The problem with the governor’s health insurance exchange myths vs. fact sheet, released Jan. 18, is two-fold.
First, it ascribes as myth things that were never mythical in the first place. For example, no one has suggested that the governor is somehow championing Obamacare. And no one has argued that “everyone has to participate in an insurance exchange.” Therefore, some of the chief myths that the sheet attempts to debunk are bunk from the get-go. Second, the sheet is riddled with misinformation regarding what an insurance exchange would do, what the role of the state would be and what would happen if the state chooses not to create an exchange.
Here are some of the major points we’d like to correct:
Myth 1: The governor says, “Ignoring the law would invite increased federal involvement in our state affairs through regulation of our insurance markets, forfeiting the creation of jobs in Idaho to other states, adding to the enlargement of the federal bureaucracy and incurring federal fees for operating costs associated with running a federal exchange, such as the current proposal to charge insurance companies a 3.5 percent fee for each policy premium.”1
Fact: Choosing to not create a state insurance exchange does not invite increased federal regulation of insurance markets. In fact, the U.S. Department of Health and Human Services (HHS) has been clear and consistent on this particular point, telling states, “A Federally-Facilitated Exchange’s role and authority are limited to the certification and management of participating qualified health plans. Its role and authority do not extend
1 Each of the myths noted here come from the health insurance exchange myths vs. fact sheet, released by the Office of the Governor, Jan. 18, 2013.
beyond the Exchange or affect otherwise applicable state law governing which health insurance products may be sold in the individual and small group markets.”2
Fact: The federal bureaucracy is already enlarged. Nothing that Idaho does or does not do in regard to the state insurance exchange will alter this fact. Furthermore, enlargement of the federal bureaucracy is out of our hands as 25 states have already decided it would not be wise to create a state exchange.3 Enlarging our own state bureaucracy is very much under our control, however; and creating a state exchange will certainly have that effect.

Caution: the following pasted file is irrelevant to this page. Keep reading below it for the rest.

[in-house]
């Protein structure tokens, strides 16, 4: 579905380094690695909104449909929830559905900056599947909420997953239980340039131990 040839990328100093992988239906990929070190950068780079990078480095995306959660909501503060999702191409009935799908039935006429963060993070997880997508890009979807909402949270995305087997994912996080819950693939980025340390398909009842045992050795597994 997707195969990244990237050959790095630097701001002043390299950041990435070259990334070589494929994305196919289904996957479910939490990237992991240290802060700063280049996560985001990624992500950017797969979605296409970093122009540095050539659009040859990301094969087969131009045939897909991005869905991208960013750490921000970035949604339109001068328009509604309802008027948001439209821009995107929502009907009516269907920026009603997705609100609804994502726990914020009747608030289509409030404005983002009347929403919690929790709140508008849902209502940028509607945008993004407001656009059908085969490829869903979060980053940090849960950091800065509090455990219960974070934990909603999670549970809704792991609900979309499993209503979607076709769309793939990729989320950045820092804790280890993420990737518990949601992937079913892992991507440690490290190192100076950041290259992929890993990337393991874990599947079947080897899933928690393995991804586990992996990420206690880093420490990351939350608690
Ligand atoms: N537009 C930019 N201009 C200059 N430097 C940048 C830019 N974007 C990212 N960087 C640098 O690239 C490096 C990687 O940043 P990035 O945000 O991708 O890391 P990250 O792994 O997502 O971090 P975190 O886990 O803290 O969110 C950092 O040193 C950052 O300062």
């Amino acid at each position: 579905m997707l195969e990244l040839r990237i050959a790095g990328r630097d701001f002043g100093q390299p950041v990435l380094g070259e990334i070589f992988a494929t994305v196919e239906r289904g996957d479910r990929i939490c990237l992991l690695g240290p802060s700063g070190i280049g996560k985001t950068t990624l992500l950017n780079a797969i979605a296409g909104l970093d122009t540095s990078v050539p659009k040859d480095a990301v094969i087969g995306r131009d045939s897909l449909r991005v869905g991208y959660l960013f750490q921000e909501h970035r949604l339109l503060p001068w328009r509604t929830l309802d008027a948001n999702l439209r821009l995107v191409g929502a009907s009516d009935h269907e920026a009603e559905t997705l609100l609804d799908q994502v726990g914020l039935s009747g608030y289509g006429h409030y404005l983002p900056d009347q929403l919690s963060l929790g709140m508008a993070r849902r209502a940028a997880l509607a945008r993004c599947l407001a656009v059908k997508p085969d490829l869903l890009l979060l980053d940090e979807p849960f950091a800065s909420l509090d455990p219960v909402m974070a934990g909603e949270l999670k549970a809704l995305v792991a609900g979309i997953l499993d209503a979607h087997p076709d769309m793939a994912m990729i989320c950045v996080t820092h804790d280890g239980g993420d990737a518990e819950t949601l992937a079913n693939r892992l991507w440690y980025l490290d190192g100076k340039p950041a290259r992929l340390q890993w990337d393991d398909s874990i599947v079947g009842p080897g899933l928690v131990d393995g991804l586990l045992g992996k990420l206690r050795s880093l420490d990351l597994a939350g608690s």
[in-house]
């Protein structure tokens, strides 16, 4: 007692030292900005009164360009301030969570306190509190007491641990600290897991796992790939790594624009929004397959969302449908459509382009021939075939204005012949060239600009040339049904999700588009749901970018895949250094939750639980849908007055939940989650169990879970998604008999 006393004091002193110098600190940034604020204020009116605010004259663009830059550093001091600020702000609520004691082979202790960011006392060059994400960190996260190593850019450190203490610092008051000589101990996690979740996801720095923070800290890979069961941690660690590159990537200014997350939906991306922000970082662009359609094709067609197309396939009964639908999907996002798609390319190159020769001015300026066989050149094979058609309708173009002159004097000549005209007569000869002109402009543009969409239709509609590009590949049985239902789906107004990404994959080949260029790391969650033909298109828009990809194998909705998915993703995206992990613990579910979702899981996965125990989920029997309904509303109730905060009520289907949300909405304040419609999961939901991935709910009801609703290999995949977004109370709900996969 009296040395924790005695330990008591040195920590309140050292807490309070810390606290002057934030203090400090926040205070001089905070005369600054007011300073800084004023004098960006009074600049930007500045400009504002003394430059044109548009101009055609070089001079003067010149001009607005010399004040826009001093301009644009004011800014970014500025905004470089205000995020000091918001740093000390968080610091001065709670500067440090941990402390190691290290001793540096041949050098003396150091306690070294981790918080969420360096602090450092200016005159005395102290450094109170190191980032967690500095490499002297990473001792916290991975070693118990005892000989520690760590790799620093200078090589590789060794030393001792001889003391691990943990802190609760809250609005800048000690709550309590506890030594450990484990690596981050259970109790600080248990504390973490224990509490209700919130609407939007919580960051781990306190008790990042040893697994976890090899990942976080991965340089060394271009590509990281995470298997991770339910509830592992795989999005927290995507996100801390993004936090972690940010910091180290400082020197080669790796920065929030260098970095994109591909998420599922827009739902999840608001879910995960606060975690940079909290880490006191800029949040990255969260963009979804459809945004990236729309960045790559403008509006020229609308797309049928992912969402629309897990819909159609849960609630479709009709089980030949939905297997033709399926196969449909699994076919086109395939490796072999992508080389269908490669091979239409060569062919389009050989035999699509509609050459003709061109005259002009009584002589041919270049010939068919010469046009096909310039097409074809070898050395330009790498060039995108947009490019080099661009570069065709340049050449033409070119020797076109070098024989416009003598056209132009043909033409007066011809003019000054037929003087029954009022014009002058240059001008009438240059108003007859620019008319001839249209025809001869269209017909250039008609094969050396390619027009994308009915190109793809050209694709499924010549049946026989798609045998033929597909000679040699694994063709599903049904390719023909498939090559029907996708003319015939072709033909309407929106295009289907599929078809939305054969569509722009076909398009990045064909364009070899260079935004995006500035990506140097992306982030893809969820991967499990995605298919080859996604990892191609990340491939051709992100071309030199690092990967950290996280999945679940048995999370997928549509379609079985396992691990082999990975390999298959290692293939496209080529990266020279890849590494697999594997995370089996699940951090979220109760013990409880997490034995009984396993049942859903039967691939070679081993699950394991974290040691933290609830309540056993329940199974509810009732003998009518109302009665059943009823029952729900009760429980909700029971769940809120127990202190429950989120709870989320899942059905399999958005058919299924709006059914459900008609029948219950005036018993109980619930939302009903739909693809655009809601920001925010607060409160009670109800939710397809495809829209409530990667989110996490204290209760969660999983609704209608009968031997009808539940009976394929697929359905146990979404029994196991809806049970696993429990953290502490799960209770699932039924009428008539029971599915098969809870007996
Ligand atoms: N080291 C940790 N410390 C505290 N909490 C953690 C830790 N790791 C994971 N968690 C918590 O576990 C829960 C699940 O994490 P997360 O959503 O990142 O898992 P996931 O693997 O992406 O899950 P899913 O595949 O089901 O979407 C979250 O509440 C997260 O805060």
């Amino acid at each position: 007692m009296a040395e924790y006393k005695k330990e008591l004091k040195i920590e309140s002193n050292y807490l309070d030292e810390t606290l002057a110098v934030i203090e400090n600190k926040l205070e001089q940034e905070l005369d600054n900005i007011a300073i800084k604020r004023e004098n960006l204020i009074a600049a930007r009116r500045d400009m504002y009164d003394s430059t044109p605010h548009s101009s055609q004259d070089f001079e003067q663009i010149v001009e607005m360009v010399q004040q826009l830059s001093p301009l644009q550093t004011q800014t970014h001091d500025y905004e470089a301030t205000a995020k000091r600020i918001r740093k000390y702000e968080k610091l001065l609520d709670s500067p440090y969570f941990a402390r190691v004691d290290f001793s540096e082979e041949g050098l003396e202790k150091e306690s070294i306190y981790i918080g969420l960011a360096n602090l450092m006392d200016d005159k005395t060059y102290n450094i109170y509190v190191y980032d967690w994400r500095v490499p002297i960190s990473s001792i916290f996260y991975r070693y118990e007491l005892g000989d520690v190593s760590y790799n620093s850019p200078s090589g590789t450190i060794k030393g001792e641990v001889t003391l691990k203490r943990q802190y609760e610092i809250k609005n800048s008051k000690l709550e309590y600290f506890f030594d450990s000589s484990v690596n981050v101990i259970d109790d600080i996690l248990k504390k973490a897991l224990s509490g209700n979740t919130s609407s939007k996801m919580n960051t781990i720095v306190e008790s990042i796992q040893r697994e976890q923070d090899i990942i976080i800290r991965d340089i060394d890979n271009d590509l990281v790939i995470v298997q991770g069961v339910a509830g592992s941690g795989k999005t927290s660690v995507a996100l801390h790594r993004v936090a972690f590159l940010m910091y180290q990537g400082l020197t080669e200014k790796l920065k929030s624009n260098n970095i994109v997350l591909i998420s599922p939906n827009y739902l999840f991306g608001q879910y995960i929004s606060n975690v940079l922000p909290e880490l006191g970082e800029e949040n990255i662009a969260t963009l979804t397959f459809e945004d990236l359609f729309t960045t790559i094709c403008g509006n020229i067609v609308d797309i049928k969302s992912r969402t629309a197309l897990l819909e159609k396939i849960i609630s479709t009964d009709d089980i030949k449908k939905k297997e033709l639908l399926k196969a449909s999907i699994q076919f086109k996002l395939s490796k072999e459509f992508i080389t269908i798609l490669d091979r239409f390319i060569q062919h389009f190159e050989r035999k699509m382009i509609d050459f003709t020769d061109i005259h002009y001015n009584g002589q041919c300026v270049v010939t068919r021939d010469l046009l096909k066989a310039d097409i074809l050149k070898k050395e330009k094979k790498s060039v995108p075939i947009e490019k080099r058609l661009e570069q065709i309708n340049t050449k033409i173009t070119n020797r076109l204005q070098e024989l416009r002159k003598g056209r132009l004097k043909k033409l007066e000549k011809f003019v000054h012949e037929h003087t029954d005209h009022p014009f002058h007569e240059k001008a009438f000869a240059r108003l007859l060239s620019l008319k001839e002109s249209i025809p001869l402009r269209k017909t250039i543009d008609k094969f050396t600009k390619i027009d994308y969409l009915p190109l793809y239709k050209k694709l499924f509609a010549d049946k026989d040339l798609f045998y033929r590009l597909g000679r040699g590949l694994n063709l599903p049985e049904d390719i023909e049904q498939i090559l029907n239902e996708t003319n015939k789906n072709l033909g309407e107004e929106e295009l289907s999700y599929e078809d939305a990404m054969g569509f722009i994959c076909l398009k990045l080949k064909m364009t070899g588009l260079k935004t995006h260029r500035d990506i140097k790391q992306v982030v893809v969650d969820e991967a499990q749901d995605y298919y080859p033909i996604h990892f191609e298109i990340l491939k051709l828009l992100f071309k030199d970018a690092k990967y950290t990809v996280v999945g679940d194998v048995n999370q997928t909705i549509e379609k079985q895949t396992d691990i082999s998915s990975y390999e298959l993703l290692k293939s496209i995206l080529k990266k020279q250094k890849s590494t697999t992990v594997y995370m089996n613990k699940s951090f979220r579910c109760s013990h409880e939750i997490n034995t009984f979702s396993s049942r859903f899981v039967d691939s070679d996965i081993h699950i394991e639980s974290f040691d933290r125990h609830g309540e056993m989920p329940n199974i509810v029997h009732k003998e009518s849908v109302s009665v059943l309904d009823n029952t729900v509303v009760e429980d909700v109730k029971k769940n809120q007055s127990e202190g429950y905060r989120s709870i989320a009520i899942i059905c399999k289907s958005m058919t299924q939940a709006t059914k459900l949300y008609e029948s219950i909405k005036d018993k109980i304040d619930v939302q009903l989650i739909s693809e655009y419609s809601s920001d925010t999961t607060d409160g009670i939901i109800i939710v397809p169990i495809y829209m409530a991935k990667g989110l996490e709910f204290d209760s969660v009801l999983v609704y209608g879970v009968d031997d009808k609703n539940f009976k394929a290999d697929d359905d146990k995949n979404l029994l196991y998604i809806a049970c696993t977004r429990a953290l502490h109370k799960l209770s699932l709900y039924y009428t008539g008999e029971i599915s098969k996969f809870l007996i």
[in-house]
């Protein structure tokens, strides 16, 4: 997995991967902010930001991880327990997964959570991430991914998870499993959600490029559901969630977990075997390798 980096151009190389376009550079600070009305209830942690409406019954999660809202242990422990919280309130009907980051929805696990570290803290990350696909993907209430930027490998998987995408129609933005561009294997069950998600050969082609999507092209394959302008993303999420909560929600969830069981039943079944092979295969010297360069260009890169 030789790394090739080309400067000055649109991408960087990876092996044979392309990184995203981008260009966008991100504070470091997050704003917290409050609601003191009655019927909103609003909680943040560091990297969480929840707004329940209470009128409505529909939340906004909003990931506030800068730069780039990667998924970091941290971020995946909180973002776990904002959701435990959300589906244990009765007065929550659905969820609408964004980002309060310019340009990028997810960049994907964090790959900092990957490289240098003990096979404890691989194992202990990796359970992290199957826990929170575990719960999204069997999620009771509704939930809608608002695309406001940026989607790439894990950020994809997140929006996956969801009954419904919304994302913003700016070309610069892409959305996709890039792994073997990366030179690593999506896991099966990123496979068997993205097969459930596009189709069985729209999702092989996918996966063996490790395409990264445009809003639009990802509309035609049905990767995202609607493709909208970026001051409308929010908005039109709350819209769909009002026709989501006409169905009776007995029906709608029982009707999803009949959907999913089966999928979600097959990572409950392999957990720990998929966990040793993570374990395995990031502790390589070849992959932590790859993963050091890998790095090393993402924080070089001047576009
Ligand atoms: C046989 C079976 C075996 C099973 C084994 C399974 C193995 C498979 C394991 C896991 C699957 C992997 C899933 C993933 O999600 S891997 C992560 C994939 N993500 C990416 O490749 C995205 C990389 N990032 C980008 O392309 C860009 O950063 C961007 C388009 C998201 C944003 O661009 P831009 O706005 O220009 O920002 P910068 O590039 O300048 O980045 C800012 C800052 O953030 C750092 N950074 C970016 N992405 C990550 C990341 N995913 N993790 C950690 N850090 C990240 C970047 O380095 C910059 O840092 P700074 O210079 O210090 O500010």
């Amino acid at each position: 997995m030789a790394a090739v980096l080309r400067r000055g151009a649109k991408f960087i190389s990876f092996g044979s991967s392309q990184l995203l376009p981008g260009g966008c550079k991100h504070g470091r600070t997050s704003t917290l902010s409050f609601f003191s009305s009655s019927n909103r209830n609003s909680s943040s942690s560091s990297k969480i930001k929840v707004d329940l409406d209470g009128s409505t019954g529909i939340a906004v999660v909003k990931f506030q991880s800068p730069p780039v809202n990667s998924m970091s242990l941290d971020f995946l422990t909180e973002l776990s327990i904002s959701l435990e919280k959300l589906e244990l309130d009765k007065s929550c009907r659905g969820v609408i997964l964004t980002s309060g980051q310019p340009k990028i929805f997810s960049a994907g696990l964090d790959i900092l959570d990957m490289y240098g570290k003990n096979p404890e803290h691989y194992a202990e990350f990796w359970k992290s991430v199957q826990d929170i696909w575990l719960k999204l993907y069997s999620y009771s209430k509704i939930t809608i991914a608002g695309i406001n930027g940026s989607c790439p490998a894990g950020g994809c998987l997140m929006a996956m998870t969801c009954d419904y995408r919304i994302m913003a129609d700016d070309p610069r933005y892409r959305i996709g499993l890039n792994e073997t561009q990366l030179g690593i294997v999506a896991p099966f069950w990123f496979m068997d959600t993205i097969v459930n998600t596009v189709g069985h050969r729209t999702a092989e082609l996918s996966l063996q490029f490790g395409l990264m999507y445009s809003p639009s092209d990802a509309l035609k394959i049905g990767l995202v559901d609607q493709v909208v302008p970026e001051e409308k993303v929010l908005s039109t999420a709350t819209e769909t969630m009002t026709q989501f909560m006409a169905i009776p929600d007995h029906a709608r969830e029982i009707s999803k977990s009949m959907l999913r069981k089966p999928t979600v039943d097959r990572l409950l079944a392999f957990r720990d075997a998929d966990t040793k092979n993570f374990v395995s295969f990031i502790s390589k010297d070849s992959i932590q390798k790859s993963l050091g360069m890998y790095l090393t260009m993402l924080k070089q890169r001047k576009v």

Fact: Forfeiture of job creation in Idaho would come solely from the decision to create a state insurance exchange. Oklahoma contends in its lawsuit that businesses and individuals are shielded from the PPACA’s penalty provisions in states that do not have a state insurance exchange. The state is suing the federal government for failing to recognize this: Under the plain wording of the PPACA, the penalty provisions for individuals and businesses failing to adhere to the insurance requirements of the law only come into play in states that have chosen to have an insurance exchange.4 However, the Internal Revenue Service has written rules reinterpreting the plain wording of the statute, necessitating the state’s action. Furthermore, zero jobs are created when the government creates a new government bureaucracy or function. Rather, such programs siphon money from the economy. No exchange—federal or state—will create a single job.
Fact: The federal government has proposed a fee of 3.5 percent on premiums sold in the insurance exchange. This, of course, is a proposed fee, subject to change. And even HHS acknowledges that it may yet change, noting, that what states are charging for their own exchanges could influence the number adopted by the federal exchange. Specifically, HHS says, “for the 2014 benefit year, we proposed a monthly user fee rate that is aligned with rates charged by State-Based Exchanges. While we proposed that this rate be 3.5 percent of premium, it may be adjusted in the final Payment Notice to take into account State-Based Exchange rates.”5 States are charging a variety of fees. Nevada has settled on 1.7 percent.6 Minnesota has adopted a 3.5 percent surcharge.7 Finally, we don’t really know what Idaho’s surcharge would be, were the state to have an exchange. It will, of course need to charge something. Finally, we’d point out that HHS’ use of any surcharge at all is legally dubious. The agency claims that it has the ability to assess a surcharge